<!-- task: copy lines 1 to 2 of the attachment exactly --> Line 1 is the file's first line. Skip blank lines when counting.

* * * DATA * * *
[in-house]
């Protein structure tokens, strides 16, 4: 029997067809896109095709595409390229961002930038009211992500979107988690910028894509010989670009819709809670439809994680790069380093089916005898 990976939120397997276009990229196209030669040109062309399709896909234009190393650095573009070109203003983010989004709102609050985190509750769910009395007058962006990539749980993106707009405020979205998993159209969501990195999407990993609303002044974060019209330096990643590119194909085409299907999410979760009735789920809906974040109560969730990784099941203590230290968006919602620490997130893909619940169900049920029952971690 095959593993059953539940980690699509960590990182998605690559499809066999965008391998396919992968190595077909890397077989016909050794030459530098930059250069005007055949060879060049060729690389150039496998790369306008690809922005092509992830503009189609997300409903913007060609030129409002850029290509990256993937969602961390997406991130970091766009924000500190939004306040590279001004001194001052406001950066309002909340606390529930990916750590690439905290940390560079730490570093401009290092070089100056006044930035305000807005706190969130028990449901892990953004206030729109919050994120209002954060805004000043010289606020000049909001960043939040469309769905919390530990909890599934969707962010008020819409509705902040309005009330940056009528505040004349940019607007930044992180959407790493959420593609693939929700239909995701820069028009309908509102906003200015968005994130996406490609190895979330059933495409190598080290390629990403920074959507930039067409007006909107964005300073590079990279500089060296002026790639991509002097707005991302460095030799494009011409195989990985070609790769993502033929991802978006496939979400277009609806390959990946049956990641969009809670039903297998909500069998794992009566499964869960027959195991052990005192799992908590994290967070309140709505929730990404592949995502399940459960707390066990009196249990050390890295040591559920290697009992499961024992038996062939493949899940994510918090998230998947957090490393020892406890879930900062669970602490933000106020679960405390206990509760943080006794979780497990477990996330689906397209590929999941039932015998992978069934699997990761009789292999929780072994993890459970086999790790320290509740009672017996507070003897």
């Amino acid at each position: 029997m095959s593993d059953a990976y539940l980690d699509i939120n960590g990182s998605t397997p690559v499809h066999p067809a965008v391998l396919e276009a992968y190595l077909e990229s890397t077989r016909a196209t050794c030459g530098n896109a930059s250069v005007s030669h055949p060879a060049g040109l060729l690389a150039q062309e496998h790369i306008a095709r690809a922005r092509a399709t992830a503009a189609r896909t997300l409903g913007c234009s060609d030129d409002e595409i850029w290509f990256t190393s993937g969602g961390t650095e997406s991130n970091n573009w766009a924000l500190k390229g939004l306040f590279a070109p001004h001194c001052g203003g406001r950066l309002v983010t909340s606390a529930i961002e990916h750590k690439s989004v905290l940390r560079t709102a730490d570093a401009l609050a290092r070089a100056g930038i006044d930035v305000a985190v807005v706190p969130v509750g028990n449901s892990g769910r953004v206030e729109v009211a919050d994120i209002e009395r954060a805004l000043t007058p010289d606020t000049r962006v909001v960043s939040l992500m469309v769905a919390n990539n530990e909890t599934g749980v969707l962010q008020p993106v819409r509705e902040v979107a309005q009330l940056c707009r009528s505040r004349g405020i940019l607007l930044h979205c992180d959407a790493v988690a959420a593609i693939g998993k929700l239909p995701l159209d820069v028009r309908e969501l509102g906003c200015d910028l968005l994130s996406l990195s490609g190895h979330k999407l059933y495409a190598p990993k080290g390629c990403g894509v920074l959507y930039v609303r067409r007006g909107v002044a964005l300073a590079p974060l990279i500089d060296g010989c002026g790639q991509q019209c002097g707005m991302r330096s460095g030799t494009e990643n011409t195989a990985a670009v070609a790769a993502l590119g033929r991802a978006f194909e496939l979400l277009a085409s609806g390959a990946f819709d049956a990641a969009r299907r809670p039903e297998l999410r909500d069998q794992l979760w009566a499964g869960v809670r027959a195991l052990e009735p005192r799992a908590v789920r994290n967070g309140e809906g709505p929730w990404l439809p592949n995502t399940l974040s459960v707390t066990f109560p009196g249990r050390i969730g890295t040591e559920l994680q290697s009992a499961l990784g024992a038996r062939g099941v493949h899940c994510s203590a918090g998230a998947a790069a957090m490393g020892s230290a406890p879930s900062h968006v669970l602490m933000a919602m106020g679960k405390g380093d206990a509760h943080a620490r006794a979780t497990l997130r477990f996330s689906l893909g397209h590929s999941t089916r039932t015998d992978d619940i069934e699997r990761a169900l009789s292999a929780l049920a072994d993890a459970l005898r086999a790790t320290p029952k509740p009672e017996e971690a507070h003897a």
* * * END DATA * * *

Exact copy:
[in-house]
């Protein structure tokens, strides 16, 4: 029997067809896109095709595409390229961002930038009211992500979107988690910028894509010989670009819709809670439809994680790069380093089916005898 990976939120397997276009990229196209030669040109062309399709896909234009190393650095573009070109203003983010989004709102609050985190509750769910009395007058962006990539749980993106707009405020979205998993159209969501990195999407990993609303002044974060019209330096990643590119194909085409299907999410979760009735789920809906974040109560969730990784099941203590230290968006919602620490997130893909619940169900049920029952971690 095959593993059953539940980690699509960590990182998605690559499809066999965008391998396919992968190595077909890397077989016909050794030459530098930059250069005007055949060879060049060729690389150039496998790369306008690809922005092509992830503009189609997300409903913007060609030129409002850029290509990256993937969602961390997406991130970091766009924000500190939004306040590279001004001194001052406001950066309002909340606390529930990916750590690439905290940390560079730490570093401009290092070089100056006044930035305000807005706190969130028990449901892990953004206030729109919050994120209002954060805004000043010289606020000049909001960043939040469309769905919390530990909890599934969707962010008020819409509705902040309005009330940056009528505040004349940019607007930044992180959407790493959420593609693939929700239909995701820069028009309908509102906003200015968005994130996406490609190895979330059933495409190598080290390629990403920074959507930039067409007006909107964005300073590079990279500089060296002026790639991509002097707005991302460095030799494009011409195989990985070609790769993502033929991802978006496939979400277009609806390959990946049956990641969009809670039903297998909500069998794992009566499964869960027959195991052990005192799992908590994290967070309140709505929730990404592949995502399940459960707390066990009196249990050390890295040591559920290697009992499961024992038996062939493949899940994510918090998230998947957090490393020892406890879930900062669970602490933000106020679960405390206990509760943080006794979780497990477990996330689906397209590929999941039932015998992978069934699997990761009789292999929780072994993890459970086999790790320290509740009672017996507070003897």